Element 2B (medical home responsibility) ensures that a practice has a set practice to inform patients of the medical home. Further, patients are provided with materials that contain vital information about care, such as instructions for obtaining care and clinical advice. To fulfill element C (CLAS), the team analyses the diversity of the patients under its care and provides printed material with the necessary cultural or language assistance. Bilingual services or interpretation services are offered to achieve success in primary care (Green et al., 2012). A practice team is set up to serve a group of patients, thus fulfilling element 2D and clear documentation about the care practices are provided to comply with element 2C.
Standard III: Population Health Management
This standard focuses on an entire population rather than individual patient care. The intention is to use the available patient information to manage the health of the practice’s entire patient population. The practice must set up a searchable electronic system that honors race, ethnicity, and language. Further, the practice reminds patients of their appointments and other care practices via a clinical decision support and electronic systems. The standard is made up of five elements, including element 3A: patient information, element 3B: Clinical data, element 3C: comprehensive health assessment, element 3D: use data for population management and element 3E: implement evidence-based decision support (Strange et al., 2010). The clinical data information must be well documented to ensure that other physicians who might need to attend to the patients understand it. The comprehensive health assessment data is analyzed and updated regularly to allow the practice to serve the population in a better way (Green et al., 2012). The care practices chosen to address the population health problems must be evidence based and their effectiveness in handling such cases must be previously tested.
Standard IV: Care Management and Support
The fourth standard identifies patients for care management. The patients chosen might be older patients, people with complicated situations, and those at risk of developing preventable illnesses. A practice must fulfill element 4A to become compliant with the fourth standard of the PCMH. Element 4A is identifying patients for care management (Strange et al., 2010). This element can be achieved by analyzing the social determinants of health in the environment and their effects of individual wellbeing.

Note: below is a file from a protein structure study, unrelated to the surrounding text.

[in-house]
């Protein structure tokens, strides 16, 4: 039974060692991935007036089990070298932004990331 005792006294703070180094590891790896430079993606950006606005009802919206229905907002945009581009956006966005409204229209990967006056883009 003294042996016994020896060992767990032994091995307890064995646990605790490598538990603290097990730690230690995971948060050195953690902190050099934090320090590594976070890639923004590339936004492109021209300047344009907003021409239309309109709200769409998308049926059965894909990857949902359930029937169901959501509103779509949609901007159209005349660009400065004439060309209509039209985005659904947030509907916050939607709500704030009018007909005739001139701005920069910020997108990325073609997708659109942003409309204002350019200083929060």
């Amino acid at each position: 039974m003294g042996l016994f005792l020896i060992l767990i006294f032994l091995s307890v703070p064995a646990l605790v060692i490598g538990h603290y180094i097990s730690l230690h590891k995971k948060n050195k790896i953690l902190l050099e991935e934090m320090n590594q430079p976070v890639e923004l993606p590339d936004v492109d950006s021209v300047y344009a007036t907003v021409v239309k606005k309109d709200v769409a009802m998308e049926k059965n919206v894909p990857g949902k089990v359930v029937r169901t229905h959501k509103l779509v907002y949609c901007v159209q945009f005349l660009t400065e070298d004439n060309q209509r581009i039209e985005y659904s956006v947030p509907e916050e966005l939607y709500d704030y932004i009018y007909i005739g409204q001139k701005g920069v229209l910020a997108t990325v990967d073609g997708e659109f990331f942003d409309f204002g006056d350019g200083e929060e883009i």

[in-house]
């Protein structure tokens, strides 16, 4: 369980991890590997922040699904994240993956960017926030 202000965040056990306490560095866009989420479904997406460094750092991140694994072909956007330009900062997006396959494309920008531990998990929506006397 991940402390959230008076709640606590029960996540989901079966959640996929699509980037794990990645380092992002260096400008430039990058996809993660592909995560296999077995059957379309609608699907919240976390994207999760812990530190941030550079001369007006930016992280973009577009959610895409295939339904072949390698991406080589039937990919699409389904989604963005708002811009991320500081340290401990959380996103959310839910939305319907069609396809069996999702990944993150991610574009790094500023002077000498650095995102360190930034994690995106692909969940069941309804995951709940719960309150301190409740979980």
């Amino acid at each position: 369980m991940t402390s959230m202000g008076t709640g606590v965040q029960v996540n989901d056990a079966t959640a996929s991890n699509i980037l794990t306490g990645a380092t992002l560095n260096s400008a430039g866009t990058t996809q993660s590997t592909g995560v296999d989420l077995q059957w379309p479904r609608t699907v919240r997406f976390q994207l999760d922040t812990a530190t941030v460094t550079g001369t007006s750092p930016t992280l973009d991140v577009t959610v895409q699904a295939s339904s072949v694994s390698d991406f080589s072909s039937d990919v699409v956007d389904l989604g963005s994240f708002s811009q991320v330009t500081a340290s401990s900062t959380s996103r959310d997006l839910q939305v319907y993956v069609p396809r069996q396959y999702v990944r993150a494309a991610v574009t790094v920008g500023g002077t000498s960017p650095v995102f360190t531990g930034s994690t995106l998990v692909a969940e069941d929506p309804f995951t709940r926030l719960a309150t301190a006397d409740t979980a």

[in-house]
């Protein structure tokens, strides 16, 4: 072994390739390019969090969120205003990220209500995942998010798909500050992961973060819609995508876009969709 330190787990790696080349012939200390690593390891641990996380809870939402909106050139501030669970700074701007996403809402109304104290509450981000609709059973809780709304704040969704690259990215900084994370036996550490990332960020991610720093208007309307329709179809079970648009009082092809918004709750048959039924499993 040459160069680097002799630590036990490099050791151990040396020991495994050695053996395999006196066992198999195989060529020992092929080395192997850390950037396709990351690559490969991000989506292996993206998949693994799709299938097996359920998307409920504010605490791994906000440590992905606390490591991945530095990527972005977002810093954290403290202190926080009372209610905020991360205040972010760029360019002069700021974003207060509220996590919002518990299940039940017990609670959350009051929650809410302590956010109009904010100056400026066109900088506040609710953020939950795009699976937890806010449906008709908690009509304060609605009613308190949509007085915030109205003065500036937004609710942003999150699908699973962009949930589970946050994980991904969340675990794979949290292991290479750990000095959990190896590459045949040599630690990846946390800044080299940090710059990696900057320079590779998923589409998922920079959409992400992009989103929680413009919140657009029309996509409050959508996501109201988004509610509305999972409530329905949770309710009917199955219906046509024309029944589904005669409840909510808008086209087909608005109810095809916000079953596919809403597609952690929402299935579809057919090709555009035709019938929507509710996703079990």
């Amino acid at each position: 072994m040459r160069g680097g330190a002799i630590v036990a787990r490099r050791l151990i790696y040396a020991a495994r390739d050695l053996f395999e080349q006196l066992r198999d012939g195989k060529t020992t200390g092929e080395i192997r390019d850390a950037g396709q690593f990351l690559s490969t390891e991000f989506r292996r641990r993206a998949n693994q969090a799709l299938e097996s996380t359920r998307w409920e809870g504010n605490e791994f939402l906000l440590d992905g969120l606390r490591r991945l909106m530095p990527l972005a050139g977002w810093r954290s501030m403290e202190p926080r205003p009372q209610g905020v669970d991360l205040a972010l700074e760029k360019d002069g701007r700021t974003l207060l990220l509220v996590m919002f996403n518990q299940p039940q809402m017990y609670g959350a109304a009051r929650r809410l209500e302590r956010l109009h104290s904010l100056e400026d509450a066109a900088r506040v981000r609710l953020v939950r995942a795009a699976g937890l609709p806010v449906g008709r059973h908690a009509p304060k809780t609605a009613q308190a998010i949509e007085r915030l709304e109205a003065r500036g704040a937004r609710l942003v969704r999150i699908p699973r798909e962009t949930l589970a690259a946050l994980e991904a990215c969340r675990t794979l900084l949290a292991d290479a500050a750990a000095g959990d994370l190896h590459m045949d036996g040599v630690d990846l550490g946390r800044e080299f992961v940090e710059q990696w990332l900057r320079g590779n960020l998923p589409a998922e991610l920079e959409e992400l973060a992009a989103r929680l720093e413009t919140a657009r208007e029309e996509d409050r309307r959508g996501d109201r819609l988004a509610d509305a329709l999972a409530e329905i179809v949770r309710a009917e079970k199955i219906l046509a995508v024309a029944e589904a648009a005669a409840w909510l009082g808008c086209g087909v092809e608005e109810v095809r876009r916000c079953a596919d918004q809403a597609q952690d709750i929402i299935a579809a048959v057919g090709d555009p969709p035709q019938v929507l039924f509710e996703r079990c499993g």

Standard V: Care Coordination and Care Transition
The most important element that a practice must fulfill to comply with the fifth standard is element 5C: coordinate care transition (Donohue & Maragakis, 2015). The practice must have a process that identifies patients who are admitted to target facilities that used to serve the patient population of the practice. The aim of the standard is to ensure that a practice coordinates with the available healthcare facilities in the area to offer the required care to the patients (Fifield et al., 2013). Coordinated care ensures that patients are served at all times even when the practice does not have enough work force to handle the clients’ needs.
Standard VI: Performance Measurement and Quality Improvement
The element that a practice must fulfill to comply with the sixth standard of the PCMH is element 6B: measure resource use and care coordination (Donohue & Maragakis, 2015). The practices are supposed to measure resource use annually and document how care was coordinated after every period. The practice chosen for each period must be directly linked to the resources available. The practice can use this information in deciding the other practices to coordinate with to improve the quality of care. An assessment of the referrals is also important in improving the quality of care (Strange et al., 2010). The practice follows up on the services offered to the patient and the satisfaction level of the client. The information helps a practice to maintain helpful coordination and to drop facilities that do not offer satisfactory services to the referred patients
The PCMH is an ideal model that can bring the transformation of primary care services if embraced in different practices. The model works for both small and large practices and it is ideal in the improvement of quality and the reduction of the cost of care.